3 Online Dealer List Red Flags to Watch Out For

As a former dealership employee, I know what goes into selling and marketing cars. I was responsible for inventory for a group of dealerships, often listing hundreds of vehicles per month for two different dealerships at once. As a result, I have a good idea of ​​what works, what customers like to see, and why dealers need to avoid posting certain things online. Like any good car buyer, you should always check online inventories before heading to a dealership. Here are three lists of online dealerships you should be wary of.

1. RED FLAG: missing photos

Ford Dealership | David Paul Morris/Bloomberg

One essential thing I did when managing a used car inventory was take photos to post online. Many customers aren’t interested in a vehicle until they see it. Some will think nothing of the lack of photos. Then they will show up at a dealership and find a car that looks different than they expected. However, photos may be missing for several reasons.

  • The vehicle has just entered inventory.
  • There is something to hide.

In my time at the dealership, we practiced total transparency. This means that we have never purposely hidden the photos to deceive the customer. However, I have seen with my own eyes that some dealer locations hide images. This is to make the customer believe that the vehicle is of better quality than it is. If no photo is on the website, look for a date of registration. A 1-7 day inventory without images is perfectly normal. However, longer than a week or more, and something could be fishy.

Also, do your due diligence with other inventory selections. If you are interested in a vehicle with 35 photos online and there is another car with 40, what are the missing entries? One car may have features that the other does not. However, in my experience, some dealerships fail to post a photo of the left side of the vehicle if there is significant, visible damage, for example.

2. RED FLAG: A missing or strange odometer reading

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Almost all online dealer listings will have an odometer reading. Mileage is one of the most important things for customers when buying a used car. As a result, it’s usually at the top of the list, and sometimes photographers will provide a photo of the actual odometer. However, some dealerships hide the actual distance that previous owners drove a vehicle.

For one thing, if the odometer is missing from the list, ignore that car altogether. As with the photos, if this is new inventory, it may not have been updated yet. Alternatively, a vehicle a week old or older should have a reliable odometer reading. Pay attention to missing mileage, as it could be higher than expected or so high that the dealership doesn’t want buyers to know about it.

Also, watch out for a strange odometer reading. For example, if a 10 year old car has driven 20,000 miles, don’t just accept it as the truth. While it’s entirely possible for a vehicle to have extremely low mileage, it’s uncommon and buyers should question it. According to KBB, the average driver drives between 10,000 and 15,000 miles per year. Also, a vehicle with a mileage above or below that average could be a typo, a cheat, or a bargain. Either way, always question it instead of accepting the odometer as fact.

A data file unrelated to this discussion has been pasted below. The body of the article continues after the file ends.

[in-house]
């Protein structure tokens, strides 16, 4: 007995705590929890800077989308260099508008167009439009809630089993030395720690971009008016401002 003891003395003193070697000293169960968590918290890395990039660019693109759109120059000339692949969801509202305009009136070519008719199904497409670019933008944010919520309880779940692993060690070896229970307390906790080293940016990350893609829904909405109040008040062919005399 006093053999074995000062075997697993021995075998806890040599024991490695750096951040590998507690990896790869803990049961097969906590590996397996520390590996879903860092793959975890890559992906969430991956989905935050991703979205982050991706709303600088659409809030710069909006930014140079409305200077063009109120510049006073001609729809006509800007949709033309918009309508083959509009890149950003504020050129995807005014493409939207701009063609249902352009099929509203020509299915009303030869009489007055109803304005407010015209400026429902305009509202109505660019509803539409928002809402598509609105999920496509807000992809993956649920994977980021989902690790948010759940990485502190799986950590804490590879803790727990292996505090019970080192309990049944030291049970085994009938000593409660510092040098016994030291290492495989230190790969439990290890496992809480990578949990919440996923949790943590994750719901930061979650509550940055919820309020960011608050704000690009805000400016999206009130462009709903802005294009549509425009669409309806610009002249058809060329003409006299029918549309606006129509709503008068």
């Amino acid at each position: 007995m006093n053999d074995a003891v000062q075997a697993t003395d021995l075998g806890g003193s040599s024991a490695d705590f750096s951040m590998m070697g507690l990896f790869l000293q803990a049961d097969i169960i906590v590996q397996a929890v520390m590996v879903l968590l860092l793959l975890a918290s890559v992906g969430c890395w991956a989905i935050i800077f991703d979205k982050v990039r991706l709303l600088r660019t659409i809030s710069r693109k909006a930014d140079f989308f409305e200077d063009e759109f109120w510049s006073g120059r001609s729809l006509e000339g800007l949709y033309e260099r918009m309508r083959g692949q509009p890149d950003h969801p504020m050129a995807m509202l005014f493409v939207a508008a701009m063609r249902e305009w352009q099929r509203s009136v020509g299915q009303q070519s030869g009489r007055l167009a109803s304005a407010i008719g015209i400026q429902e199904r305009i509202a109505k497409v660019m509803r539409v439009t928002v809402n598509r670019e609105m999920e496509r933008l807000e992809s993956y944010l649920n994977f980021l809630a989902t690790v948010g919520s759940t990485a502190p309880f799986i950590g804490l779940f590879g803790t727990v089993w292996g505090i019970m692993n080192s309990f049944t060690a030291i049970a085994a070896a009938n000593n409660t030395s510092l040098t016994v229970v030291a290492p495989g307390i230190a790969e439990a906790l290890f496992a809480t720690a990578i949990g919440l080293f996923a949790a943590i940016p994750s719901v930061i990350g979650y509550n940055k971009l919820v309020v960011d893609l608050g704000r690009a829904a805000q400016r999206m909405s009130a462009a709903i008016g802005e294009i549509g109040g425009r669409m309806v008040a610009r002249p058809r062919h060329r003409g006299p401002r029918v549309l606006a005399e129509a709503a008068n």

3. RED FLAG: An undervalued vehicle has a problem

A Reliable Used SUV Under $8,000 Includes This 2007 Toyota Highlander
The 2007 Toyota Highlander SUV | Toyota

Finally, a very low price is a red flag to watch out for with online dealer listings. As a former dealership employee, I helped my fair share of friends and family find a new car. They will often send me a listing and say something like “wow, that sounds like a good deal”. I then click through the list to find a car listed at $10,000 under other versions of the same vehicle. If it sounds too good to be true, it almost always is.

Almost every time this happens I find something wrong with the car. Also, the average buyer won’t notice a few things, only that it’s very affordable. Look for an unusually high mileage, a bunch of accidents on the CarFax report, or some other hidden issue. Sometimes a car is listed at a lower price than others because of something simple, like its hideous color, and no one wants it.

The thing is, if one vehicle listing looks really cheap compared to the others, there’s something wrong. An incredible offer is almost completely unknown to a dealer. Always compare your vehicle with an identical vehicle at a different location. Keep in mind that sometimes location matters and a dealership across the country may charge differently.

Online dealership listing red flags

In conclusion, online dealer listings have a few red flags to watch out for. If a car is missing pictures, has a mileage, odd mileage, or a grossly underpriced price, don’t trust the listing. Plus, a car that looks too good to be true probably is. Do your research thoroughly before entering a dealership or agreeing to buy a new or used car.

RELATED: How Unlimited Sick Days Boosted This Dealership’s Productivity

About Nunnally Maurice

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